“Prior to their deliberations on the selection of students for the next year, our evaluation team is consulted for any observations from the previous year’s cohort that may be insightful about selections or pairing of students for the three participating EU sites,” Philip Short said. “We do not have any role in selecting students; however, some of our records from interviews and surveys may influence the consideration of which attributes in applicants may lead to optimal success in the program.”
In 2022, the professors traveled to evaluate Austin Peay students at the University of Pardubice in the Czech Republic. Next summer, they will travel to the University of Rzeszow in Poland to review the grant progress there. Their evaluator duties continue throughout the year.
“By utilizing a pre/post survey, a final complementary survey, evaluation of seminar presentations, evaluation of the video documentary and assessments of any products and/or presentations and publications resulting from the research experience, the STEM Center program evaluators have multiple points of reference from which to measure educational and personal gains of the participants,” Philip Short said. “The STEM Center evaluators are, in various ways, engaged with the grant PIs, co-PIs and senior personnel, as well as the student participants throughout the academic year and into the summer.”
A Different Cultural View
While abroad, the professors enjoyed sightseeing in Paris, hiking through the French countryside, and gaining more appreciation for the cultural and intellectual features abroad. The University of Rennes is much more connected to the private sector than U.S. universities, as the scientists are focused on creating and producing new novel glasses for companies.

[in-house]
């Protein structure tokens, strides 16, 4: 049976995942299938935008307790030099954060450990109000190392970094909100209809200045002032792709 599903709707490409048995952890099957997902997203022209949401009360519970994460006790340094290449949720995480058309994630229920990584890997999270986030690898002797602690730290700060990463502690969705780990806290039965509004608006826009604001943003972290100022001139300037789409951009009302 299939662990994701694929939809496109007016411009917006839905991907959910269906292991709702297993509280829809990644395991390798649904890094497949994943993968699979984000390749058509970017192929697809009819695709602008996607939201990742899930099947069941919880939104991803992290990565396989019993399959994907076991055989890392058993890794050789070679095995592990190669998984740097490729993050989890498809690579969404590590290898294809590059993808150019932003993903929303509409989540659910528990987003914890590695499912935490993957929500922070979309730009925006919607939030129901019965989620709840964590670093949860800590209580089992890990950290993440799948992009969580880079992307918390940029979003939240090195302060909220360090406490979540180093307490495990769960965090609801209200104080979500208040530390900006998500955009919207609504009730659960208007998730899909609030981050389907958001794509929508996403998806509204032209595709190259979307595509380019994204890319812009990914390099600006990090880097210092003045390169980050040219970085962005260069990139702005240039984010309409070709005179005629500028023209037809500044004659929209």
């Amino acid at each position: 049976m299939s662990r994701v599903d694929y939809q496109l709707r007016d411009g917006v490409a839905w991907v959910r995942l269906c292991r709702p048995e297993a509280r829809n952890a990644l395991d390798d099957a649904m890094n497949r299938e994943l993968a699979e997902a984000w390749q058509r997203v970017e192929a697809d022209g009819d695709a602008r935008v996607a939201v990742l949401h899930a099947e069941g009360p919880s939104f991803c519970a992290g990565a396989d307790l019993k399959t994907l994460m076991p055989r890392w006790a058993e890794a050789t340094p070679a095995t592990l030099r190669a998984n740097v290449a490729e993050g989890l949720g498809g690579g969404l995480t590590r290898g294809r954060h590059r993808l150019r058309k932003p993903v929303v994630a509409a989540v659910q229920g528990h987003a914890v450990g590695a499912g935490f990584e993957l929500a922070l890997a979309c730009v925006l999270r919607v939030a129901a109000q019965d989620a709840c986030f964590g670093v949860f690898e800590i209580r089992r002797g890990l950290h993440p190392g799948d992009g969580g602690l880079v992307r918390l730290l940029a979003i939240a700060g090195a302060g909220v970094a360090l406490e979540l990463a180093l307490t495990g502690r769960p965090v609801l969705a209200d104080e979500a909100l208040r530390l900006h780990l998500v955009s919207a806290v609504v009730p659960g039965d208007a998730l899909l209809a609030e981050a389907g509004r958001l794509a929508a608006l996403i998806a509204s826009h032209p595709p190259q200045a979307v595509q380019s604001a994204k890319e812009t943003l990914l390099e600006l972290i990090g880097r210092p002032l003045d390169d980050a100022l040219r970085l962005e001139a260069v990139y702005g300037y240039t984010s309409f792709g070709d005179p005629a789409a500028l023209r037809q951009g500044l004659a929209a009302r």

“Being the first trip to France for all three of us, we enjoyed visiting many of the iconic, ‘must-see’ sites in the capital city,” Philip Short said. “One work aspect of these cultural journeys is to put our finger on the pulse of the attitudes, acceptance and understandings of science in general among the populations.”
Philip Short explained that the ability for interdepartmental collaboration is part of what makes the Austin Peay experience great and allows for greater personal and professional growth for the students and faculty alike.
“The APSU students have been so impressive in their presentations, but they have each shown the incredible ability to explain their work on a level accessible by any somewhat educated person in any field,” Philip Short said. “Being able to work with Kovalskiy and his grant team of diverse scientists in providing real-world research experiences to our university’s students is bridging the hard sciences with science education in a way that is sure to provide valuable insights to both camps as the CoE and CoSTEM continue to collaborate into the future on projects of common interests.”
The Jack Hunt STEM Center works to provide professional development and resources to local science, technology, engineering and math teachers. The Eriksson College of Education offers initial teacher licensure and educational leadership degree programs, with a focus on equipping educators with the tools they need to succeed.